Saturday, February 23, 2013

Magical Cleveland Orchestra: Dvorak's New World Symphony

Mozart: Symphony No. 40 in G minor, K.550
Dvorak: Symphony No. 9 ("From the New World") in E minor, op. 95
Encore: Dvorak Slavonic Dances
Herbert Blomstedt, conductor.

From my seat: Following the encore.
A few months ago, I took part in an interview session sponsored by Cleveland Foundation. One of the questions was "What makes the perfect concert?" It's a feeling -- an ever-so-rare feeling -- not unlike love: Your pulse quickens, time seems to stand still, and the not only does the world outside the hall cease to matter, it effectively ceases to exist. For me, it's about one concert a season. In a great season. With one of the world's best Orchestras. But it is also the concert that makes those that fall at the other end of the spectrum so worthwhile.

Tonight was that perfect concert.

As I sat overlooking the house from my perch in box 3, I couldn't help but to note the unusually lively atmosphere in a sold-out Severance hall. For a few moments one may have had the impression they had walked into an opulent sporting arena. For as boisterous as the house was before the music started, it was dead silent while the orchestra was in action.

Far from the manic convulsions associated with the conducting trade, Mr. Blomstedt is generally subtle; for the most part, if he were conducting w

Mr. Blomstedt is a generally subtle conductor. Far from the manic convulsions typically associated with the trade, if you removed the orchestra from his audience passersby may think it just a slight tick. The effect is that when expansive language draws out that much energy from the orchestra.

The Mozart was simply a piece of abstract beauty -- from the famous opening of the first movement to the more settled second and the precise surges of energy at the transition from the third to fourth movements.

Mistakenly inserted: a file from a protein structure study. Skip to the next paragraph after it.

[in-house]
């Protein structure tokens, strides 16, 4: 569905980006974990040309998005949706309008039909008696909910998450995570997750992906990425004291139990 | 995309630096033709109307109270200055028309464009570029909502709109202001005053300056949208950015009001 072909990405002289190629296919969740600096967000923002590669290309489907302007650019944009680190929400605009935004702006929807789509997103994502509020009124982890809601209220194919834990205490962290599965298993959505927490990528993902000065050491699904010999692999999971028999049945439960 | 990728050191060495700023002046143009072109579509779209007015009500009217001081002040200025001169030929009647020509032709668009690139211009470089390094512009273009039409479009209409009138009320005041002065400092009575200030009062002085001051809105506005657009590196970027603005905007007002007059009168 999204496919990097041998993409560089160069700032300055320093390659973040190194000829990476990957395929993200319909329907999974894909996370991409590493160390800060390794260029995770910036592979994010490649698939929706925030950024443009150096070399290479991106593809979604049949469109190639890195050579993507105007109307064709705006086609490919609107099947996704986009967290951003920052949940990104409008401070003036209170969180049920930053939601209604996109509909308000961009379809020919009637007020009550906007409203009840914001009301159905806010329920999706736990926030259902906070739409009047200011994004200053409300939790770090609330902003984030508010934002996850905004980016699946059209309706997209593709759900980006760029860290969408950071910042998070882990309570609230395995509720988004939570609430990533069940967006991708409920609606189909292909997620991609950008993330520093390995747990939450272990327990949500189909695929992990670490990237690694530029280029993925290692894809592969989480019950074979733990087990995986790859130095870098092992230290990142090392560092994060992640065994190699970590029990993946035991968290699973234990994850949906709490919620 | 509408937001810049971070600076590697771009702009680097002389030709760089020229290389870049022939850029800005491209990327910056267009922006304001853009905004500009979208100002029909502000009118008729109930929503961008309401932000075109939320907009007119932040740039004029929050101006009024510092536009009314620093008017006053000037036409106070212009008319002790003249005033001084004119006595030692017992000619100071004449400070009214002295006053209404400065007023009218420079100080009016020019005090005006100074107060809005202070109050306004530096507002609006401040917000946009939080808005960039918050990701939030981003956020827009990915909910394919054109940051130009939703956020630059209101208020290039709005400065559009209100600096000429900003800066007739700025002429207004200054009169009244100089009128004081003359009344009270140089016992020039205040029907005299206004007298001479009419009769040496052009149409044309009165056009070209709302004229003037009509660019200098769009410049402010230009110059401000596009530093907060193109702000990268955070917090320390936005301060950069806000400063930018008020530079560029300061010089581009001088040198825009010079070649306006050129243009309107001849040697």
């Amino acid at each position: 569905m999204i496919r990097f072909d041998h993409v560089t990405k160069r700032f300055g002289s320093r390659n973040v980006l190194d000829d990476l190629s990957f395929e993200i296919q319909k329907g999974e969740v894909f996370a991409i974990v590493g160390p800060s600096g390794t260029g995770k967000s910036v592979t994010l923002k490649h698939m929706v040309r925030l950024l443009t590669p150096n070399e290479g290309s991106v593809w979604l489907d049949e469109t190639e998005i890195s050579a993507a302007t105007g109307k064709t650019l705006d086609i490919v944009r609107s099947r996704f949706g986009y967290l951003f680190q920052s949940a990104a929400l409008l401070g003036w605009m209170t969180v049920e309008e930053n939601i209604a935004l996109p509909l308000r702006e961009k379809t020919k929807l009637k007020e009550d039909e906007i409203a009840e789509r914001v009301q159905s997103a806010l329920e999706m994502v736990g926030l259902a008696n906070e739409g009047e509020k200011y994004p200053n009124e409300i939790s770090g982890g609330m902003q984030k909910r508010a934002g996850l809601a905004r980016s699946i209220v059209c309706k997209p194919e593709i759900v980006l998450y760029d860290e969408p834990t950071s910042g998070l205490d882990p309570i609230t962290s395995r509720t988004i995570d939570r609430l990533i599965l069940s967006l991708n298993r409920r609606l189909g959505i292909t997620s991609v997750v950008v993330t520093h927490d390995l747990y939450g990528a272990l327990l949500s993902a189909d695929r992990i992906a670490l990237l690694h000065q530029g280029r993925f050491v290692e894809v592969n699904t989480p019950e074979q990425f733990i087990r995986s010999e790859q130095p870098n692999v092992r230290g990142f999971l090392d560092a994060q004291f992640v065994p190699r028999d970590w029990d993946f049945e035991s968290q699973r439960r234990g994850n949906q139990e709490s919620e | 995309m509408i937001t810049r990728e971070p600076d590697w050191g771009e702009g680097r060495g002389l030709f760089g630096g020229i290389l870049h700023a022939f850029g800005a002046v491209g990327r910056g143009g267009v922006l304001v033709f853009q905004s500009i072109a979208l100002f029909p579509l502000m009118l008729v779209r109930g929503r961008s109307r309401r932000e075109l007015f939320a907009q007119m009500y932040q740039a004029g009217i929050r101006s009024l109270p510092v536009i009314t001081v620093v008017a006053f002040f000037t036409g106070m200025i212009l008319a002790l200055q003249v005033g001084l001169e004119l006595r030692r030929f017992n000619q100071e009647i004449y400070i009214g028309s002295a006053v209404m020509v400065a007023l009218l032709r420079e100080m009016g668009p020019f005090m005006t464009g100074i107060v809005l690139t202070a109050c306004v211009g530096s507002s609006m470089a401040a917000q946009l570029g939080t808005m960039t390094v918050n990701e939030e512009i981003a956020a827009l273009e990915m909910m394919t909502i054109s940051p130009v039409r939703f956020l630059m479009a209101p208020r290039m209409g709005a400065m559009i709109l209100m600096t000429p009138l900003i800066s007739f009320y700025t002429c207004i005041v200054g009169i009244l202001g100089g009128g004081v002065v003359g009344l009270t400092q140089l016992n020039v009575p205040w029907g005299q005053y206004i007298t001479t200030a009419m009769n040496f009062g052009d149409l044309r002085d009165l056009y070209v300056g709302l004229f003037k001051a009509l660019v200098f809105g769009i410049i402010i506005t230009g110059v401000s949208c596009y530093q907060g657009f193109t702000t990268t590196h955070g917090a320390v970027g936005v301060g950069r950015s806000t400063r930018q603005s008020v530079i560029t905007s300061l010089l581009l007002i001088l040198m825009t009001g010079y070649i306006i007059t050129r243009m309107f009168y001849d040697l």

For the abstraction in the Mozart, the imagery of Dvorak's Symphony No. 9, From the New World is crystal clear. That piece is my favorite from the pre-1900 repertoire, and perhaps one I've heard most often. Tonight's rendition, however exposed subtleties in the piece I can't recall having heard in any of the live -- or recorded -- performances I've heard to date. Hearing the piece and the pulse that weaves its way through I imagine the American frontiers of the late 1800s and those of the populations who's native sounds are captured in the piece.

While listening to From the New World -- one of my favorite orchestral pieces -- I can't help but to imagine the setting of Frederic Edwin Church's Twilight in the Wilderness, painted only a few decades before Dvorak composed his musical postcard and one of my favorite pieces in the Cleveland Museum of Art's Collection  -- both invoke very similar feelings.

But if you weren't at this weekend's concerts (plus a matinee tomorrow) you missed a magical concert with a fantastic ensemble.


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